Nerys and I went to our local library on our way home from school yesterday. When we went to check out our books the lady behind the counter recognised us. She acknowledged that we had been turned away from their recent halloween event as it was fully booked, and said how sorry she was that she had had to turn us away.
She then went on to tell me that they were planning a Christmas event at the start of December, and for me to keep an eye out for it so that I could book and come along.
It was a really little thing but I walked away feeling really good about our experience. It sounds a bit silly maybe, but I felt valued as a customer and as a visitor to the library.
So often when we think of customer service we think of the big corporations and call centres full of people working to keep customers happy. It was nice to experience it on a more personal level, to feel like my day had been made a bit brighter by someone taking a bit of time to provide great customer service.
I personally really value good customer service, and I will often stay loyal to companies who go that little bit further to make me feel valued as a customer. CCSN recently carried out a survey to find out what people think about customer service, and this fab infographic shows what they found.
So, is customer service better or worse now, in the digital age?
I’m a bit torn on this to be honest. I think that we’ve lost a little bit of the personal touch with the big corporations, which is one of the reasons I love shopping with small businesses as you tend to still get that personal touch from them.
I also find it hard with the big companies to know the best way to contact them, as sometimes their contact details are buried on their websites. CCSN is really handy to know about if you ever find the same problem when you want to get in touch with someone’s customer service department. It’s basically a directory of all the numbers you could need for dozens of different companies, and is really easy to use.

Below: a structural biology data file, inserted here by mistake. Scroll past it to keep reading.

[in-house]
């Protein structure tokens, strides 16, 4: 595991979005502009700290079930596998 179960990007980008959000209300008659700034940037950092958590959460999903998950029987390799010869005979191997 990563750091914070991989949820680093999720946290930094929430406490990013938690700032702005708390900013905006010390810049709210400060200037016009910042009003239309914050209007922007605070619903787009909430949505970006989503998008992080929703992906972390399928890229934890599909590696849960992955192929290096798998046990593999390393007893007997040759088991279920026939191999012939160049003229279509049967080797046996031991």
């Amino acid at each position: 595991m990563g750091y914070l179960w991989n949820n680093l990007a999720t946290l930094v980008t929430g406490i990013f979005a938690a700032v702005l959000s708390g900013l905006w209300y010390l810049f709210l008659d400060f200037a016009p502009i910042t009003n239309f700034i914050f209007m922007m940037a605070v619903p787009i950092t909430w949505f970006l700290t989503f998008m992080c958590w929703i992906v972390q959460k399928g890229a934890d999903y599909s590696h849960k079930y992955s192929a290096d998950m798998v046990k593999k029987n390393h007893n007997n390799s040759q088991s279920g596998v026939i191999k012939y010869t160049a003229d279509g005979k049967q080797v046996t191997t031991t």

What I’ve found recently with the big companies is that I have just embraced the way things are now, and often tweet them if I have a query or an issue. It seems to get a quicker response that emailing, and is much better than sitting on hold or pressing my way through multiple menus on the phone to get through to the right person.
The thing is, problems do occur. No one and no business is perfect. I’ve had a few issues with a couple of the big supermarkets recently when I’ve done online orders for my weekly food shop. What is important to me is how quickly and easily the company then handles the issue. If they can make it right one way or another, and be polite and pleasant to me in the process, then that to me is good customer service and I will use them again.
What does good customer service mean to you?
Disclaimer – this is a collaborative post.